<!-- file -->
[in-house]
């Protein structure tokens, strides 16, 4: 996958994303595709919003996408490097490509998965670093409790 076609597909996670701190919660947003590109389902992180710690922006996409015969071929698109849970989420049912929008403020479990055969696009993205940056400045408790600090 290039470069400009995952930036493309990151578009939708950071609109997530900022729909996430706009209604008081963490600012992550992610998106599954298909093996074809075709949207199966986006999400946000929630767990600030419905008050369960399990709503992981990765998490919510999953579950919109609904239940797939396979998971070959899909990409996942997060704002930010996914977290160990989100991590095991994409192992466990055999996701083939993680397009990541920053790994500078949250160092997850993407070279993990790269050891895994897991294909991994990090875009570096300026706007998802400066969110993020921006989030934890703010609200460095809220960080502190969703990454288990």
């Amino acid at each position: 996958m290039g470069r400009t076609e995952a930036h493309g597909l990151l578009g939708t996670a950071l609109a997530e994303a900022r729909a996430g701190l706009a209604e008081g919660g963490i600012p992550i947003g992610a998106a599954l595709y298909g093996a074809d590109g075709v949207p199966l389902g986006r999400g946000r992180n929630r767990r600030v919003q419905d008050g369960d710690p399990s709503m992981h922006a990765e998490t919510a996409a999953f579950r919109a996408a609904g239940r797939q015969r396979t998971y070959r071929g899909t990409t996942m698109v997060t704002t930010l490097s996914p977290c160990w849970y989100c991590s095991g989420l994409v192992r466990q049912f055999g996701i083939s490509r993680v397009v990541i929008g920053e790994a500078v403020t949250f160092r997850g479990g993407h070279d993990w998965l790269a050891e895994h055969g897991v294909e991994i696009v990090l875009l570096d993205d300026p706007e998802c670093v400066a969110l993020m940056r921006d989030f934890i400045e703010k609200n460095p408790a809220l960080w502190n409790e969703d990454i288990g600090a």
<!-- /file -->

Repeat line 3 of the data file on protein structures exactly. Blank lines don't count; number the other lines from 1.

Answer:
């Amino acid at each position: 996958m290039g470069r400009t076609e995952a930036h493309g597909l990151l578009g939708t996670a950071l609109a997530e994303a900022r729909a996430g701190l706009a209604e008081g919660g963490i600012p992550i947003g992610a998106a599954l595709y298909g093996a074809d590109g075709v949207p199966l389902g986006r999400g946000r992180n929630r767990r600030v919003q419905d008050g369960d710690p399990s709503m992981h922006a990765e998490t919510a996409a999953f579950r919109a996408a609904g239940r797939q015969r396979t998971y070959r071929g899909t990409t996942m698109v997060t704002t930010l490097s996914p977290c160990w849970y989100c991590s095991g989420l994409v192992r466990q049912f055999g996701i083939s490509r993680v397009v990541i929008g920053e790994a500078v403020t949250f160092r997850g479990g993407h070279d993990w998965l790269a050891e895994h055969g897991v294909e991994i696009v990090l875009l570096d993205d300026p706007e998802c670093v400066a969110l993020m940056r921006d989030f934890i400045e703010k609200n460095p408790a809220l960080w502190n409790e969703d990454i288990g600090a």